On 30 November, Jharkhand went to the polls for the first of five phases of an assembly election. The Bharatiya Janata Party currently rules the state, with Raghubar Das as the chief minister. On the morning of 11 December, Shibu Soren, a three-time Jharkhand chief minister and the president of the Jharkhand Mukti Morcha, sat in the balcony of his two-floor house in Dumka, a city in Jharkhand, reading the newspapers. The JMM is the principal opposition party in Jharkhand, with 19 seats in the 81-seat assembly. Every now and then, JMM workers and officials handed him small slips of paper—perhaps messages from party officials. Many of Shibu’s supporters, who hail largely from the tribal communities, reach out to him at his Dumka residence. Party members popularly refer to him to as Guruji. A close party-aide told me, “In winters, Guruji spends his noon like this in the balcony. Anyone can walk in and meet him.” The house serves as the party’s headquarters for Jharkhand’s Santhal Pargana division.
Shibu is also an eight-time member of parliament from the state’s Dumka Lok Sabha constituency. However, he lost the 2019 general election from Dumka by a margin of over 47,000 votes. The BJP’s Sunil Soren won the seat. Shibu has not formally interacted with the national media since his defeat in the Lok Sabha elections and has limited his public appearances.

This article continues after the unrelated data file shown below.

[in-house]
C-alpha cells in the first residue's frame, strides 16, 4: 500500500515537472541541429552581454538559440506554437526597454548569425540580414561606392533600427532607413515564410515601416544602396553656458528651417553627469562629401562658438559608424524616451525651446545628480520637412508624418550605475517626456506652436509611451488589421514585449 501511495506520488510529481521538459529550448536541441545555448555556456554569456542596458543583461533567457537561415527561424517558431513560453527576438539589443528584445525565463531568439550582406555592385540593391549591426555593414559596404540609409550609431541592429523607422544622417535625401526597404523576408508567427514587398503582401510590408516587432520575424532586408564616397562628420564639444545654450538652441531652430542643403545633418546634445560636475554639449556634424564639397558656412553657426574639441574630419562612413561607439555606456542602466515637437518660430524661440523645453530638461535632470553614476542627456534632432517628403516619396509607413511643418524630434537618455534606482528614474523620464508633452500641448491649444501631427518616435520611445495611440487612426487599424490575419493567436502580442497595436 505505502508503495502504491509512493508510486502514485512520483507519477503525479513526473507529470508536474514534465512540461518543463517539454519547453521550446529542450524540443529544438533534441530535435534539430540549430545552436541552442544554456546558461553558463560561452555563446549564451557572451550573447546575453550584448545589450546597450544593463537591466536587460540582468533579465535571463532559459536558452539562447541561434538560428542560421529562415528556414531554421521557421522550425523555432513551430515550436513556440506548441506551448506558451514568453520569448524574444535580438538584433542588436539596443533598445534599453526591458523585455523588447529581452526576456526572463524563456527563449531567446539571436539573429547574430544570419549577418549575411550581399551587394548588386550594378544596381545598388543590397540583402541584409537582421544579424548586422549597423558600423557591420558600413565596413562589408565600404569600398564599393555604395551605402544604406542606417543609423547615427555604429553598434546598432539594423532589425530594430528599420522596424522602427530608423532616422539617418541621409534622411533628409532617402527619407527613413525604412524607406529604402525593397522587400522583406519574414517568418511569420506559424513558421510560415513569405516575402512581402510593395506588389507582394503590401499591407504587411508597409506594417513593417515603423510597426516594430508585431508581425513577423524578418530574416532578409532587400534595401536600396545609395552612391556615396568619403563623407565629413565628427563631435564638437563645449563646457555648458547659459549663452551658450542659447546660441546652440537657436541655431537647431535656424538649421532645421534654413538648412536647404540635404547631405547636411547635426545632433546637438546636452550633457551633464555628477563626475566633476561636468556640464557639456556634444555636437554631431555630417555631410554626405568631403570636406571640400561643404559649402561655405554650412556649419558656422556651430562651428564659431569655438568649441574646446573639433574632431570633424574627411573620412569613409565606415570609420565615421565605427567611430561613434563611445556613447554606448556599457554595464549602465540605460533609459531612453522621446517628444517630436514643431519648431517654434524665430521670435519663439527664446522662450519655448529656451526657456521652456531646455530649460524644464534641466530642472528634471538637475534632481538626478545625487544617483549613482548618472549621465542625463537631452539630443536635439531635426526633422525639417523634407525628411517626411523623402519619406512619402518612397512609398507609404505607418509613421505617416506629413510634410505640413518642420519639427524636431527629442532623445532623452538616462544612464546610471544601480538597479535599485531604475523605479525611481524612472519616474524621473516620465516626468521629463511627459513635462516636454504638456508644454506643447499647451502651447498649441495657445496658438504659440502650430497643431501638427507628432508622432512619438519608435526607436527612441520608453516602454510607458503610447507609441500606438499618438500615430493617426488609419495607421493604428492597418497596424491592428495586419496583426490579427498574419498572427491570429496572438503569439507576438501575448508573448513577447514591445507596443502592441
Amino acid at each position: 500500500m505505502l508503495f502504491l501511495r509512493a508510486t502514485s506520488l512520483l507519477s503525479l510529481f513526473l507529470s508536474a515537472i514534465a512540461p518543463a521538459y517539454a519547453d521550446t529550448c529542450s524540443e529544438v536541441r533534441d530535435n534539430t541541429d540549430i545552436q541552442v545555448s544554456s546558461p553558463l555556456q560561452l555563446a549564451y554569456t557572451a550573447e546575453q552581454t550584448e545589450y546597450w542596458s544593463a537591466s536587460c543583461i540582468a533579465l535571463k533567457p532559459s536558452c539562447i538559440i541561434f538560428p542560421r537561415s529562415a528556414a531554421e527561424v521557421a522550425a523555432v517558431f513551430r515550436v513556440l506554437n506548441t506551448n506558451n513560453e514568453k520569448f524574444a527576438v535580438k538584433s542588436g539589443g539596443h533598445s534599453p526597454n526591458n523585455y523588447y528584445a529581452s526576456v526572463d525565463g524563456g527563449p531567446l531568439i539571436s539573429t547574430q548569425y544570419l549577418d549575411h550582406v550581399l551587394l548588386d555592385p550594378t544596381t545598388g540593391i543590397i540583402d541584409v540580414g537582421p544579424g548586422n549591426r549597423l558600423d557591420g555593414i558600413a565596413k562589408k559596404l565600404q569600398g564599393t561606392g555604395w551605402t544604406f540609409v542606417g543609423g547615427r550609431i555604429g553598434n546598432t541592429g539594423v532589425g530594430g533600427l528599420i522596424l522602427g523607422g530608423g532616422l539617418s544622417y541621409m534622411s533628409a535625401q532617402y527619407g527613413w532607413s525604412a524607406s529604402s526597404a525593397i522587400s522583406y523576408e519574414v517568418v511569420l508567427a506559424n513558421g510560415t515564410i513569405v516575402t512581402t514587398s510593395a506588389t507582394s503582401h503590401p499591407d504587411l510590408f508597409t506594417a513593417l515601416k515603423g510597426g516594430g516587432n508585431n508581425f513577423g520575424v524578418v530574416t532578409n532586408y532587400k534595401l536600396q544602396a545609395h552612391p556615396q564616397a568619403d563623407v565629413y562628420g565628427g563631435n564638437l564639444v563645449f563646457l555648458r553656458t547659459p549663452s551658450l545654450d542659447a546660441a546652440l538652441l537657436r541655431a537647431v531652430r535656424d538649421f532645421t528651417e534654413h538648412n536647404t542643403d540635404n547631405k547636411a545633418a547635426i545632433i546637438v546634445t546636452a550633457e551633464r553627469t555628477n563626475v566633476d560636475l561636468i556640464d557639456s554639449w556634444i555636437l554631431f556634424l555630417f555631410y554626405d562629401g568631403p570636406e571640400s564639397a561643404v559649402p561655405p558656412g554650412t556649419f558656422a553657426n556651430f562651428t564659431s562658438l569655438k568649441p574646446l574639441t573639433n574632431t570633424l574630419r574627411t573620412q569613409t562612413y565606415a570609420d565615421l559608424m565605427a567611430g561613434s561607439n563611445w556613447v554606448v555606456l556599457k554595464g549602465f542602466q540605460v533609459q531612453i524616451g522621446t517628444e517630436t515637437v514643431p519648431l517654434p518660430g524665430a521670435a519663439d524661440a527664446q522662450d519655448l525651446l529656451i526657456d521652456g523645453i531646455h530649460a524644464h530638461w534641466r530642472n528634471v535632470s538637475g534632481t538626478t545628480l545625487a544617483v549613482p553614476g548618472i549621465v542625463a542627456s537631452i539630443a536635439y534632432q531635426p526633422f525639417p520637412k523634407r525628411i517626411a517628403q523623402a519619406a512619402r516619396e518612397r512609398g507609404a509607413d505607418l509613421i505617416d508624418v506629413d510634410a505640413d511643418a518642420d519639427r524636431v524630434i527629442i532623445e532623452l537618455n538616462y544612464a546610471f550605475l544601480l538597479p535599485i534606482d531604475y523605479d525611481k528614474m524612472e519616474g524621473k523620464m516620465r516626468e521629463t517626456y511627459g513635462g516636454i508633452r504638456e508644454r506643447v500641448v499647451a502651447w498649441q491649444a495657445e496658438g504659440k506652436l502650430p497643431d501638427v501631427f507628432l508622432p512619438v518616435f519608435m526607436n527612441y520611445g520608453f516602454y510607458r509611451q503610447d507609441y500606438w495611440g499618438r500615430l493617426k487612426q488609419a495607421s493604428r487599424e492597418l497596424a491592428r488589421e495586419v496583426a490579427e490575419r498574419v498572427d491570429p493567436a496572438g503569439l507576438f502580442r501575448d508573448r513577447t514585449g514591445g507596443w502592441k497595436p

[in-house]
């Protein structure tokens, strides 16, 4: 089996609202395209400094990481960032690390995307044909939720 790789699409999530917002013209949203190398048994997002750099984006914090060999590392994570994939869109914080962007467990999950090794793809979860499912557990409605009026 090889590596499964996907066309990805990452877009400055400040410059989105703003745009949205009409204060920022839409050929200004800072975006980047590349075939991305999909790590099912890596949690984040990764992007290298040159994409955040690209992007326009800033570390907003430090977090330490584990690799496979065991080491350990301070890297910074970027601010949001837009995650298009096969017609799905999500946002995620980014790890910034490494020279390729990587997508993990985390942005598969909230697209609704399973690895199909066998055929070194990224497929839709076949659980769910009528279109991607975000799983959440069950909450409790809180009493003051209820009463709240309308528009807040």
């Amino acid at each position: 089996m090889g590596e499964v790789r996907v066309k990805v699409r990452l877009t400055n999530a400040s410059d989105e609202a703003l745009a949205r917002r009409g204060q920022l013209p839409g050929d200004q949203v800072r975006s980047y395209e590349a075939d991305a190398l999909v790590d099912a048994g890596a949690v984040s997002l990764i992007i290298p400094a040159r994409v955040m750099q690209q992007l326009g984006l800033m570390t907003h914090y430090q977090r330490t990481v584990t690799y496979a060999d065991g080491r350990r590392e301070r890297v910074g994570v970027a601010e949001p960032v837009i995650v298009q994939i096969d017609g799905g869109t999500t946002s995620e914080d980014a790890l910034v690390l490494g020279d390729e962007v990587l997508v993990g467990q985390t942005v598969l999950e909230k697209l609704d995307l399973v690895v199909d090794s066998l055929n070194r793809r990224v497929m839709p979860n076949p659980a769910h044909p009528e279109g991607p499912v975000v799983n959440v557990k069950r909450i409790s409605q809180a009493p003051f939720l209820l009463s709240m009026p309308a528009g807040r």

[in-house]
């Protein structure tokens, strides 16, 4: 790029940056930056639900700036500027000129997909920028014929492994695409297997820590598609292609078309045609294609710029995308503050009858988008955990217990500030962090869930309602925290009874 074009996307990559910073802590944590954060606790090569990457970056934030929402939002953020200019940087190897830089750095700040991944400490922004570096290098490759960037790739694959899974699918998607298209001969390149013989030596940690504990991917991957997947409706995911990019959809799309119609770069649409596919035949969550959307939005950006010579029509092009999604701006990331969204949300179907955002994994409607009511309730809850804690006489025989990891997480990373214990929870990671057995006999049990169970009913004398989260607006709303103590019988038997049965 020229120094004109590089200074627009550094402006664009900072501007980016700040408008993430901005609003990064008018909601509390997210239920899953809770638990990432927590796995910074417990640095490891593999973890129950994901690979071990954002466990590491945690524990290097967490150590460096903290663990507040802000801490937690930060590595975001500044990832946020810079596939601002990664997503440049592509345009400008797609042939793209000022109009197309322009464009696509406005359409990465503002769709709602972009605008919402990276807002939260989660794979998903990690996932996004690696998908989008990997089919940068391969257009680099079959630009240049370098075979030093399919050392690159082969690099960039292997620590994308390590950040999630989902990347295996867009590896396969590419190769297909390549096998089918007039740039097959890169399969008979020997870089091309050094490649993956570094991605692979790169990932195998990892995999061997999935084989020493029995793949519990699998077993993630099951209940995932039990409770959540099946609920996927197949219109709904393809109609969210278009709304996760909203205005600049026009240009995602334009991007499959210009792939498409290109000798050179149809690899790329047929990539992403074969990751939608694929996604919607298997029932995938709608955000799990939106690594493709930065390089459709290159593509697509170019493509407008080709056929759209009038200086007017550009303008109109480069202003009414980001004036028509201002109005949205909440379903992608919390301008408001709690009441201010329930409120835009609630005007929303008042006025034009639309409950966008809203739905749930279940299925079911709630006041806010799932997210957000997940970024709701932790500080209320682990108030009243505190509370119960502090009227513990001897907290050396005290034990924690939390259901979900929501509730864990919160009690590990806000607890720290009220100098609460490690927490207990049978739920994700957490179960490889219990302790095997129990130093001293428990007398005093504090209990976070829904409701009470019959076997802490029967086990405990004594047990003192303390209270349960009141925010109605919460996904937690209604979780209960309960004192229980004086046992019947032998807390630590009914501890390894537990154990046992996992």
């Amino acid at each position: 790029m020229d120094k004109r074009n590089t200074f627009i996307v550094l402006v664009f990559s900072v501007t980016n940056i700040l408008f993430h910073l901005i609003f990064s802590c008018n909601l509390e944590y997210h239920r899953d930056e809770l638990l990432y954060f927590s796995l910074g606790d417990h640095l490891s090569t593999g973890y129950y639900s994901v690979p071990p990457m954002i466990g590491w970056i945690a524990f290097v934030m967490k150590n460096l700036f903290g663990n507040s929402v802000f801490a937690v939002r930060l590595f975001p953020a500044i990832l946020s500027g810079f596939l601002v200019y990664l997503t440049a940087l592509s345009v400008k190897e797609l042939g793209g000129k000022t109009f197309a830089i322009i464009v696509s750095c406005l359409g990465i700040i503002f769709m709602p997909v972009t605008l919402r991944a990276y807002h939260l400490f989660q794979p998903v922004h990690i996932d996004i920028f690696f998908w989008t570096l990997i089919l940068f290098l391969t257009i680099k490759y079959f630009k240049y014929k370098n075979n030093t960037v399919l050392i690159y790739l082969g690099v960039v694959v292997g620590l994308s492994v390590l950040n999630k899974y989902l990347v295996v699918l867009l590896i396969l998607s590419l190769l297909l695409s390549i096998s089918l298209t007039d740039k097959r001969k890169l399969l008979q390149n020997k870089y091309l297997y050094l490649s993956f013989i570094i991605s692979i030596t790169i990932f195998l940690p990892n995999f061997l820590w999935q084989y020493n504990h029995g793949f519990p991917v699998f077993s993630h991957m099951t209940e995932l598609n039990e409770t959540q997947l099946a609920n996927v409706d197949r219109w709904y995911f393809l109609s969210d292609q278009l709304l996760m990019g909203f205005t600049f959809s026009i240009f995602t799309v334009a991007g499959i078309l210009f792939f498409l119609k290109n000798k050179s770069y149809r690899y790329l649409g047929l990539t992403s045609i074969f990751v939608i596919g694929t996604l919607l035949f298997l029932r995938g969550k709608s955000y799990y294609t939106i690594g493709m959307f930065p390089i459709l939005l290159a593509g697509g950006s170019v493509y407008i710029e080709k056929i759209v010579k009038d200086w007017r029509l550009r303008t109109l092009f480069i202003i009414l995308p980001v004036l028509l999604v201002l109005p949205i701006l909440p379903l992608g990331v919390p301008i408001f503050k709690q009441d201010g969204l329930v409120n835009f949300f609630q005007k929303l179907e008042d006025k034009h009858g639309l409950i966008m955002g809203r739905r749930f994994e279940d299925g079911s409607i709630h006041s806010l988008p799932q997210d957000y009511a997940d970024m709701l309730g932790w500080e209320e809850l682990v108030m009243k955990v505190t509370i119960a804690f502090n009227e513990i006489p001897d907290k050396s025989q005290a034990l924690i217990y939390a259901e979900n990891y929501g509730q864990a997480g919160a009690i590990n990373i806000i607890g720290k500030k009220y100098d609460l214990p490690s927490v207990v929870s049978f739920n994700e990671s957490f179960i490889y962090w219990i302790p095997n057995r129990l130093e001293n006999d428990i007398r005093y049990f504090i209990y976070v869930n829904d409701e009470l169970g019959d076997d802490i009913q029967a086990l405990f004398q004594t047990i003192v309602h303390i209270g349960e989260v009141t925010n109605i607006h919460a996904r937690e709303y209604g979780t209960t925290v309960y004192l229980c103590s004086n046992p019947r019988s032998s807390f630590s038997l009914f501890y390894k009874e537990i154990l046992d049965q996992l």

Once considered Shibu’s citadel, the BJP is now challenging the JMM in Dumka. Consequently, this assembly election is being viewed as critical for the JMM's future. In the on-going Jharkhand elections, the BJP has lined up a long queue of star campaigners including the prime minister Narendra Modi, the home minister Amit Shah and the Uttar Pradesh chief minister Adityanath. On the other hand, Shibu’s son and the party’s working president Hemant Soren is the lone high-profile campaigner for the JMM. Hemant is contesting from the Dumka assembly constituency. He is pitted against the BJP’s Louis Marandi, who currently holds the seat.
To help the JMM at this juncture, Shibu has started attending a limited number of election rallies despite health concerns. He has also been holding a series of closed-door meetings with Adivasi community leaders. At the moment, he is travelling between assembly constituencies only by air and uses a helicopter for this purpose. The JMM knows its chief has limited physical strength and they aim to use it wisely. “Even if he waves his hands during an election rally in a tribal belt, it creates excitement among the tribal voters,” a senior JMM leader told me. “But his speeches are limited to a few lines during these rallies.”